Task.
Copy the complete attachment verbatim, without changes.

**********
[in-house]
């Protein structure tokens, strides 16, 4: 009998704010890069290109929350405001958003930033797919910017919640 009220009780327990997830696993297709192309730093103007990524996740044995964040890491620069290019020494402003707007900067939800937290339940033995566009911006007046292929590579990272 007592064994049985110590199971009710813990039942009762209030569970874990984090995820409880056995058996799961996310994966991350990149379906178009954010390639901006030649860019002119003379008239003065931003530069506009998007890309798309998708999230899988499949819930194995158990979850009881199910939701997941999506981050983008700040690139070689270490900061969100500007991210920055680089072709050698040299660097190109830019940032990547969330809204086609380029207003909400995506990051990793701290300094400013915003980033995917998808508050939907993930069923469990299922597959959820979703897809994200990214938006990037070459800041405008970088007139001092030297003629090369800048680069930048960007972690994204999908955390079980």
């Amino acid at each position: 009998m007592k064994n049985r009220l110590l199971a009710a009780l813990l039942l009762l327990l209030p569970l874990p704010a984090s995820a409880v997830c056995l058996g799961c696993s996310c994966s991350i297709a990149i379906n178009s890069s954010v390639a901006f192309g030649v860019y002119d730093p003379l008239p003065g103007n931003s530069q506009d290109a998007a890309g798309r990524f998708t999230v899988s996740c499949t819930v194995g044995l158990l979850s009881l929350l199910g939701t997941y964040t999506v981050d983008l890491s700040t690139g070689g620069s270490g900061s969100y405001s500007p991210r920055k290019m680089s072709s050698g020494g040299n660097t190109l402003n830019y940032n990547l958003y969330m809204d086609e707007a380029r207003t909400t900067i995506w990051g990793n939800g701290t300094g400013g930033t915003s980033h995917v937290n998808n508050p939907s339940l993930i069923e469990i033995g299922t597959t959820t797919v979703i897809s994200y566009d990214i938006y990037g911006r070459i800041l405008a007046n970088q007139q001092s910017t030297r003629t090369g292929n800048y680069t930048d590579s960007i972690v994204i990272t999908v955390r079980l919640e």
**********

[in-house]
């Protein structure tokens, strides 16, 4: 009998704010890069290109929350405001958003930033797919910017919640 009220009780327990997830696993297709192309730093103007990524996740044995964040890491620069290019020494402003707007900067939800937290339940033995566009911006007046292929590579990272 007592064994049985110590199971009710813990039942009762209030569970874990984090995820409880056995058996799961996310994966991350990149379906178009954010390639901006030649860019002119003379008239003065931003530069506009998007890309798309998708999230899988499949819930194995158990979850009881199910939701997941999506981050983008700040690139070689270490900061969100500007991210920055680089072709050698040299660097190109830019940032990547969330809204086609380029207003909400995506990051990793701290300094400013915003980033995917998808508050939907993930069923469990299922597959959820979703897809994200990214938006990037070459800041405008970088007139001092030297003629090369800048680069930048960007972690994204999908955390079980």
């Amino acid at each position: 009998m007592k064994n049985r009220l110590l199971a009710a009780l813990l039942l009762l327990l209030p569970l874990p704010a984090s995820a409880v997830c056995l058996g799961c696993s996310c994966s991350i297709a990149i379906n178009s890069s954010v390639a901006f192309g030649v860019y002119d730093p003379l008239p003065g103007n931003s530069q506009d290109a998007a890309g798309r990524f998708t999230v899988s996740c499949t819930v194995g044995l158990l979850s009881l929350l199910g939701t997941y964040t999506v981050d983008l890491s700040t690139g070689g620069s270490g900061s969100y405001s500007p991210r920055k290019m680089s072709s050698g020494g040299n660097t190109l402003n830019y940032n990547l958003y969330m809204d086609e707007a380029r207003t909400t900067i995506w990051g990793n939800g701290t300094g400013g930033t915003s980033h995917v937290n998808n508050p939907s339940l993930i069923e469990i033995g299922t597959t959820t797919v979703i897809s994200y566009d990214i938006y990037g911006r070459i800041l405008a007046n970088q007139q001092s910017t030297r003629t090369g292929n800048y680069t930048d590579s960007i972690v994204i990272t999908v955390r079980l919640e």